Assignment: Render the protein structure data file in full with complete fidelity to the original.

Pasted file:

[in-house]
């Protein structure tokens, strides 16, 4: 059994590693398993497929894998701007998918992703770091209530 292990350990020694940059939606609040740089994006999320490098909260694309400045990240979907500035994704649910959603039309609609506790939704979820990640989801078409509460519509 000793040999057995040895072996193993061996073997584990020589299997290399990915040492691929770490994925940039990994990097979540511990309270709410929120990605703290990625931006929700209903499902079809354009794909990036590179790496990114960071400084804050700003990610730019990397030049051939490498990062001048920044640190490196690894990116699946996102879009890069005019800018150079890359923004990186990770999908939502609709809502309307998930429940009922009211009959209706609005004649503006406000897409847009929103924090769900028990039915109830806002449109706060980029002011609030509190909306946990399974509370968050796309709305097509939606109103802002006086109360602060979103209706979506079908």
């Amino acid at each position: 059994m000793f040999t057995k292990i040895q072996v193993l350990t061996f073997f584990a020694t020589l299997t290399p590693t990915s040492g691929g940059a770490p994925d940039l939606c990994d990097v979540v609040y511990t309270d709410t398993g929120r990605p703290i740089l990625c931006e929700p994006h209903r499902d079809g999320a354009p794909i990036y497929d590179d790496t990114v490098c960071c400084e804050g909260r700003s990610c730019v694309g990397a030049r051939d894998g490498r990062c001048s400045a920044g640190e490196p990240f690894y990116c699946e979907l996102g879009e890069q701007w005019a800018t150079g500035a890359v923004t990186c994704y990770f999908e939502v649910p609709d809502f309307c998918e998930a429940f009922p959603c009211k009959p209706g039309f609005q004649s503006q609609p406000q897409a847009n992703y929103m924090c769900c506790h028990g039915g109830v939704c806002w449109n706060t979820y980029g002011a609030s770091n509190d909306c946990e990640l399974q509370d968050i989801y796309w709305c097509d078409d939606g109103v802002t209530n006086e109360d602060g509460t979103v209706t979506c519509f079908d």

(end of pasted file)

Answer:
[in-house]
């Protein structure tokens, strides 16, 4: 059994590693398993497929894998701007998918992703770091209530 292990350990020694940059939606609040740089994006999320490098909260694309400045990240979907500035994704649910959603039309609609506790939704979820990640989801078409509460519509 000793040999057995040895072996193993061996073997584990020589299997290399990915040492691929770490994925940039990994990097979540511990309270709410929120990605703290990625931006929700209903499902079809354009794909990036590179790496990114960071400084804050700003990610730019990397030049051939490498990062001048920044640190490196690894990116699946996102879009890069005019800018150079890359923004990186990770999908939502609709809502309307998930429940009922009211009959209706609005004649503006406000897409847009929103924090769900028990039915109830806002449109706060980029002011609030509190909306946990399974509370968050796309709305097509939606109103802002006086109360602060979103209706979506079908």
């Amino acid at each position: 059994m000793f040999t057995k292990i040895q072996v193993l350990t061996f073997f584990a020694t020589l299997t290399p590693t990915s040492g691929g940059a770490p994925d940039l939606c990994d990097v979540v609040y511990t309270d709410t398993g929120r990605p703290i740089l990625c931006e929700p994006h209903r499902d079809g999320a354009p794909i990036y497929d590179d790496t990114v490098c960071c400084e804050g909260r700003s990610c730019v694309g990397a030049r051939d894998g490498r990062c001048s400045a920044g640190e490196p990240f690894y990116c699946e979907l996102g879009e890069q701007w005019a800018t150079g500035a890359v923004t990186c994704y990770f999908e939502v649910p609709d809502f309307c998918e998930a429940f009922p959603c009211k009959p209706g039309f609005q004649s503006q609609p406000q897409a847009n992703y929103m924090c769900c506790h028990g039915g109830v939704c806002w449109n706060t979820y980029g002011a609030s770091n509190d909306c946990e990640l399974q509370d968050i989801y796309w709305c097509d078409d939606g109103v802002t209530n006086e109360d602060g509460t979103v209706t979506c519509f079908d």